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Committee Says Trump’s 2020 Tax Returns Indicate He Paid No Taxes

Tuesday, the Democratic-controlled House Ways and Means Committee voted to release some documents related to former President Donald Trump’s tax returns, a move Trump has long opposed.

The committee met for several hours behind closed doors on Tuesday afternoon before returning to open session to vote 24-16 in favor of releasing Trump’s 2015-2020 tax returns.

Uncertainty surrounds which documents will be released or ultimately included in the committee’s report, but there will be two days to redact sensitive information before anything is made public.

Chairman Richard Neal, D-Massachusetts, stated following the vote, “This is not a punitive action. This has nothing to do with malice.”

Neal later stated that the tax returns will span six years, from 2015 to 2020. The committee is in the process of redacting personal information and will release the documents once this is complete, which could take a few days, according to Neal.

Six years of returns, including those of eight affiliated businesses, as well as committee reports, a report from the Joint Committee on Taxation, and audit reports from the Internal Revenue Service are anticipated to be made public.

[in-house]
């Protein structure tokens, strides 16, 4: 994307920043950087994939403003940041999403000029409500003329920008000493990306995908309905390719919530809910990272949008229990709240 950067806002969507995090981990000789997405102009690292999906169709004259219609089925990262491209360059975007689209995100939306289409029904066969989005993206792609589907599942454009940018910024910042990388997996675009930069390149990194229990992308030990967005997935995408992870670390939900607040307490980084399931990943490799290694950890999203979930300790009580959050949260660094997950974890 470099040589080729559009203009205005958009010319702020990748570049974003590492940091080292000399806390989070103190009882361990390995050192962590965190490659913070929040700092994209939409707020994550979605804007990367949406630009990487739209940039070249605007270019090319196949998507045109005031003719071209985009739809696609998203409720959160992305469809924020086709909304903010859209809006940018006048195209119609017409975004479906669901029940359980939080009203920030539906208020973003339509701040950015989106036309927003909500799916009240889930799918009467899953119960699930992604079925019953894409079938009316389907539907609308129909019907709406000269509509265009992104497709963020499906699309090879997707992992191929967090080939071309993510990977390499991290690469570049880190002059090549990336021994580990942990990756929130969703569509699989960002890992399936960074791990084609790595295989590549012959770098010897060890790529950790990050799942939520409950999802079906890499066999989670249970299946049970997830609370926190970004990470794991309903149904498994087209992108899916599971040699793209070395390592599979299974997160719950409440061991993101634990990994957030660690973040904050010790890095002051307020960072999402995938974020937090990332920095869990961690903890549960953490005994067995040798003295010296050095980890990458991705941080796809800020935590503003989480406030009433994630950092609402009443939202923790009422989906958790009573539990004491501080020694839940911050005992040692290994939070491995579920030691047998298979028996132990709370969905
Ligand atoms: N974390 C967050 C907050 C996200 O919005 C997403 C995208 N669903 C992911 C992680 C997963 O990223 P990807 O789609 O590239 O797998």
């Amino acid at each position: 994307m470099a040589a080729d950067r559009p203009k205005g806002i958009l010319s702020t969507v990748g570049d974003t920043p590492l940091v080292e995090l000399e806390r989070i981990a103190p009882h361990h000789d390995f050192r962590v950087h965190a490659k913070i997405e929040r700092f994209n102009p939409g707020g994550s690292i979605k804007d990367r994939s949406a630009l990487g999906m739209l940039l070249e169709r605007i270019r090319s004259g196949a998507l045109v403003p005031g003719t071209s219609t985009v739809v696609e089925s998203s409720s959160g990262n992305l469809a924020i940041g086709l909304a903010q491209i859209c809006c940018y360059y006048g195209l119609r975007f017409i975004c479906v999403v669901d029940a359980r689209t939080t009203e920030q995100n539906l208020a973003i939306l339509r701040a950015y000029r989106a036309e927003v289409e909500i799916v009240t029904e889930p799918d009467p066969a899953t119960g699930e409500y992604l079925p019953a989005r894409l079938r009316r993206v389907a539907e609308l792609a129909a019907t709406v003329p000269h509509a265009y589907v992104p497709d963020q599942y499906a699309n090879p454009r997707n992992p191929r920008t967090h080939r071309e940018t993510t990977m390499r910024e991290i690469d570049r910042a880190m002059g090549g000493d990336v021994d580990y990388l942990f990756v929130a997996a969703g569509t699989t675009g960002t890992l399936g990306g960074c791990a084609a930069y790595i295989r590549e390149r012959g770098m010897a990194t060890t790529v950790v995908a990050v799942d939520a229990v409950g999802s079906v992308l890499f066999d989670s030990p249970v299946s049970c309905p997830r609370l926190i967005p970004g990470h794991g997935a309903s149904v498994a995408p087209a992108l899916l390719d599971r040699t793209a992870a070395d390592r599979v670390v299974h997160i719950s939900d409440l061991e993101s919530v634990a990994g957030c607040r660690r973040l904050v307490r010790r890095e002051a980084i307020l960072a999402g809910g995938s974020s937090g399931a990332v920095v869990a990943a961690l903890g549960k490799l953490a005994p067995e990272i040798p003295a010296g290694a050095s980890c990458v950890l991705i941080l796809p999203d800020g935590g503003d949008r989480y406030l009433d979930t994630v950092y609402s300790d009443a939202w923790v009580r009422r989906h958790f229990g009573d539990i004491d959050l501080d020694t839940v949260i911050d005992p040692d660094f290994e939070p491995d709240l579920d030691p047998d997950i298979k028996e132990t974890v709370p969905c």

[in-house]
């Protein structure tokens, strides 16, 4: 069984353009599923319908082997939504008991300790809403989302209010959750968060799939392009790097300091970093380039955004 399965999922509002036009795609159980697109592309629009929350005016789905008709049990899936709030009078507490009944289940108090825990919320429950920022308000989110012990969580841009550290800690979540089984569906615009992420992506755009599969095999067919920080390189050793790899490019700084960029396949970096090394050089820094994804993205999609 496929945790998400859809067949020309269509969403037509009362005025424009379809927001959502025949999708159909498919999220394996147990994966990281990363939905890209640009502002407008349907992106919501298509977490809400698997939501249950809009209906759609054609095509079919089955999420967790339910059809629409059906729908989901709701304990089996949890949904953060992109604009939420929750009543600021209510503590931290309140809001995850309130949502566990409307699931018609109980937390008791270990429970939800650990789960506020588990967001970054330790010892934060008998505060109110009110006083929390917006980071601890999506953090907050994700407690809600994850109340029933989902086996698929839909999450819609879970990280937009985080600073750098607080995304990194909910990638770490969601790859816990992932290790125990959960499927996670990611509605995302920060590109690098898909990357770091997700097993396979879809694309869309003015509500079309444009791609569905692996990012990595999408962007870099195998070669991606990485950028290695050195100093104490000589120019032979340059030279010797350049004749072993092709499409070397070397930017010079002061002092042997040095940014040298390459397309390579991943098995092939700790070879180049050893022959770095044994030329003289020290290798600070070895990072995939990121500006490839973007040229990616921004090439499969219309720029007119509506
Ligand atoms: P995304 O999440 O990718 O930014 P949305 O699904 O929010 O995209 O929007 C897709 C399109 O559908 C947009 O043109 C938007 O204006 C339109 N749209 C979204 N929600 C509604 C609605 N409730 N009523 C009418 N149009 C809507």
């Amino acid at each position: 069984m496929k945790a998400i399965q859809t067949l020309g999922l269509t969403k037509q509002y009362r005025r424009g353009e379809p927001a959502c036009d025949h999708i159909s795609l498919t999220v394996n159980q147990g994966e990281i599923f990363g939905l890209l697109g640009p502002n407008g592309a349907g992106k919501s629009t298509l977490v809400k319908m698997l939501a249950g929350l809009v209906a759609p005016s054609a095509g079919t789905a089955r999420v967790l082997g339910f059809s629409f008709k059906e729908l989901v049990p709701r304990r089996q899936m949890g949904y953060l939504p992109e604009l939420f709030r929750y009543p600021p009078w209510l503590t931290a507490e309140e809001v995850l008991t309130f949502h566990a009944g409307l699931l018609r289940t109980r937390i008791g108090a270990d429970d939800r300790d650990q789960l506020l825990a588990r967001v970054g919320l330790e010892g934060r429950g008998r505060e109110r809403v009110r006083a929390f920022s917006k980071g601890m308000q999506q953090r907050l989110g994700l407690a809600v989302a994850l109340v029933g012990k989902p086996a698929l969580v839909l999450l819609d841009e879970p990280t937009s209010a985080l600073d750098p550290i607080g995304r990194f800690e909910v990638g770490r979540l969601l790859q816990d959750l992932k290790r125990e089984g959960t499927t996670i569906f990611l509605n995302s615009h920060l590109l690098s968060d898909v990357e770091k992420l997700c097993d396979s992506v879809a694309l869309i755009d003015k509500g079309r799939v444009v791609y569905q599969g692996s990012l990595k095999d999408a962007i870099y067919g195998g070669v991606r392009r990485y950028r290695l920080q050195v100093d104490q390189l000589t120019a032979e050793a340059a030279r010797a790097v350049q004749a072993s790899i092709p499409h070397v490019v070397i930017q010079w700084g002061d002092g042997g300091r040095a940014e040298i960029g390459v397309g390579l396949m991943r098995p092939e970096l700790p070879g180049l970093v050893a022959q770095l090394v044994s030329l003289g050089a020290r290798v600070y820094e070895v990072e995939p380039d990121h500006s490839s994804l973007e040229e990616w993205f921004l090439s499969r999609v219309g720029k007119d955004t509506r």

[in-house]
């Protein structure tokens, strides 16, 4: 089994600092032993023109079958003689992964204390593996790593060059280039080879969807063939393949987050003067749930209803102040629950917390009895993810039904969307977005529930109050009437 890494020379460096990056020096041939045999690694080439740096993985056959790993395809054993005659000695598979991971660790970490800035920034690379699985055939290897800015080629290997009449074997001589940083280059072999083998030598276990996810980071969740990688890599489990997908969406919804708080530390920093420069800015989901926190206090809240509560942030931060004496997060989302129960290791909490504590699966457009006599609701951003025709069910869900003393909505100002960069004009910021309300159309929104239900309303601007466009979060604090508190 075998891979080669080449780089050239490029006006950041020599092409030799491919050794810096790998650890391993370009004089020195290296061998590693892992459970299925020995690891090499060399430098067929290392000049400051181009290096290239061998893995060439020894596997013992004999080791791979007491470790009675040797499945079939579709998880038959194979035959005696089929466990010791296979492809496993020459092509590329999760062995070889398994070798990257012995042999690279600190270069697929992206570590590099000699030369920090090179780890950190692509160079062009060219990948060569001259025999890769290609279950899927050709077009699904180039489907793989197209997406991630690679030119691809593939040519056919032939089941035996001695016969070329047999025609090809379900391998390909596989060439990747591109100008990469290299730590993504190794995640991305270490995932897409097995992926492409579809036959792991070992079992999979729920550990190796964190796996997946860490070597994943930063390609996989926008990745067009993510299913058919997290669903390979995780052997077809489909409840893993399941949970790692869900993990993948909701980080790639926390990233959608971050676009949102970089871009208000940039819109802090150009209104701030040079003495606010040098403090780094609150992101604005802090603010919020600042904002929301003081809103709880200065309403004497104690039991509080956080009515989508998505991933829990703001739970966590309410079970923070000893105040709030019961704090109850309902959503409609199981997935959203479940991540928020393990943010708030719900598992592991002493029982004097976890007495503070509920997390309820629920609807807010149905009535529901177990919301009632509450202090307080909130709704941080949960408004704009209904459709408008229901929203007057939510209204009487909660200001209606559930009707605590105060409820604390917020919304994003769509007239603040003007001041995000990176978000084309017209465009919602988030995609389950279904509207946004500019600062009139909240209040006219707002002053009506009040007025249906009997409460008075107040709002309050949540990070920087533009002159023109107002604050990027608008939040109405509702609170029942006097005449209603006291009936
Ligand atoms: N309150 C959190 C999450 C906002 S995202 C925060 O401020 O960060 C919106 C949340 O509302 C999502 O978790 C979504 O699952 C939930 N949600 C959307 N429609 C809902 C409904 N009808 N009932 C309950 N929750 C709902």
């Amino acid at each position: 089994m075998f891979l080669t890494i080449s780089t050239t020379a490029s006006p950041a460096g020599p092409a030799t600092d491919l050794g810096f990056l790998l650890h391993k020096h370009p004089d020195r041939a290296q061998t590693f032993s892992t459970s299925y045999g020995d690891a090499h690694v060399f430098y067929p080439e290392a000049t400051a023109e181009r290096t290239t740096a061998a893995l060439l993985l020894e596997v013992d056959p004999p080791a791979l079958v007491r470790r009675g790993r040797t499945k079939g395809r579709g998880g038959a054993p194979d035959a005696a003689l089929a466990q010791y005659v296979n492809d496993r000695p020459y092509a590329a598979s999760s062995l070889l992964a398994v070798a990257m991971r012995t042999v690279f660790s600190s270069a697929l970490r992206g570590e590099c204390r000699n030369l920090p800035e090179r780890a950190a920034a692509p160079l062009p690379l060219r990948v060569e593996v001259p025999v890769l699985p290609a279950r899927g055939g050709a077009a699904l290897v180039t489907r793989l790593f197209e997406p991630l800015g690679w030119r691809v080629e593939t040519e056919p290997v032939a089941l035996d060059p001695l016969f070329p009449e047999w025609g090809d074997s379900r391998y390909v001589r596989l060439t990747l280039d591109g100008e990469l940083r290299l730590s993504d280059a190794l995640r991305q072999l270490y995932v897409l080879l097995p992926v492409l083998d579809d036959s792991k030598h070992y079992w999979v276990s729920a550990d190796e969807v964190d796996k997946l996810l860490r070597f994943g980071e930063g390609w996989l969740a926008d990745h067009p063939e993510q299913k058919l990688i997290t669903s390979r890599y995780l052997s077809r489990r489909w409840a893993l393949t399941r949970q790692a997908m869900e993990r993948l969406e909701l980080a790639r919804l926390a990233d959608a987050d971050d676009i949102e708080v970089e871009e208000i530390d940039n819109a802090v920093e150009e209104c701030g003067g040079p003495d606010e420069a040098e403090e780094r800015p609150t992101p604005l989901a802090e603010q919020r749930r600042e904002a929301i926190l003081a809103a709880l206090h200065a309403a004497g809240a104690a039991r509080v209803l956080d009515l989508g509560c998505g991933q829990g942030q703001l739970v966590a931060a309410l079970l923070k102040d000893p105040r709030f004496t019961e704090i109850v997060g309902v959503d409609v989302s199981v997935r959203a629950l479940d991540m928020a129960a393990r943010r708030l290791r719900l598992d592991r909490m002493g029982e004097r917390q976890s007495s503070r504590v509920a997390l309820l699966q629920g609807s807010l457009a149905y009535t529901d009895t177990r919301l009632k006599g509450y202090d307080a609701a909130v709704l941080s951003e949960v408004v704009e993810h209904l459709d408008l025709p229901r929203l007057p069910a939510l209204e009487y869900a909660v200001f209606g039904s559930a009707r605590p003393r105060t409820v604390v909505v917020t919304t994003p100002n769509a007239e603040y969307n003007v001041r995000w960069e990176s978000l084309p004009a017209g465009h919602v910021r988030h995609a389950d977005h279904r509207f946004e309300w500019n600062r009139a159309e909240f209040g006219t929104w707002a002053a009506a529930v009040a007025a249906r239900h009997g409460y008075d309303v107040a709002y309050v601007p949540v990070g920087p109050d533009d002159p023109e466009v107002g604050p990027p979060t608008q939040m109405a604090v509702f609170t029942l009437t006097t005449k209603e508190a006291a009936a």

According to a summary released by the committee, Trump and his wife Melania reported $31.7 million in losses and $641,931 in net taxes during the first year of Trump’s presidential campaign in 2015.

According to the committee, during the 2016 presidential election year, the two reported losing $32.4 million in adjusted gross income and paid only $750 in taxes. During the first year of Trump’s presidency, the couple reported a loss of $12.9 million and paid $750 in taxes.

In 2018, their adjusted gross income increased to $24.3 million, and they reported paying taxes totaling $999,456. In 2019, the couple reported earnings of $4.4 million and tax payments of $133,448.


In 2020, they reported a loss of $4,8 million, whereas Trump paid no taxes.

Neal told reporters that despite an IRS requirement that tax returns filed by a sitting president or vice president be subject to audit, there was no ongoing audit of Trump’s tax returns during his presidency before the committee requested them.

Neal stated that the audit did not begin until 2019 and that the audits of the requested returns were never completed.

Neal stated, “The tax forms were never audited, and only by sending a letter at one point prompted a rearview mirror response.”

Previously, the committee voted unanimously to release a transcript of the closed proceedings when appropriate.

Multiple boxes of Trump tax return-related documents were wheeled into the room before the committee meeting.

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The committee obtained the information from the Treasury Department last month after the U.S. Supreme Court denied Trump’s request to block a court order requiring him to turn over his tax returns and other financial records to the committee.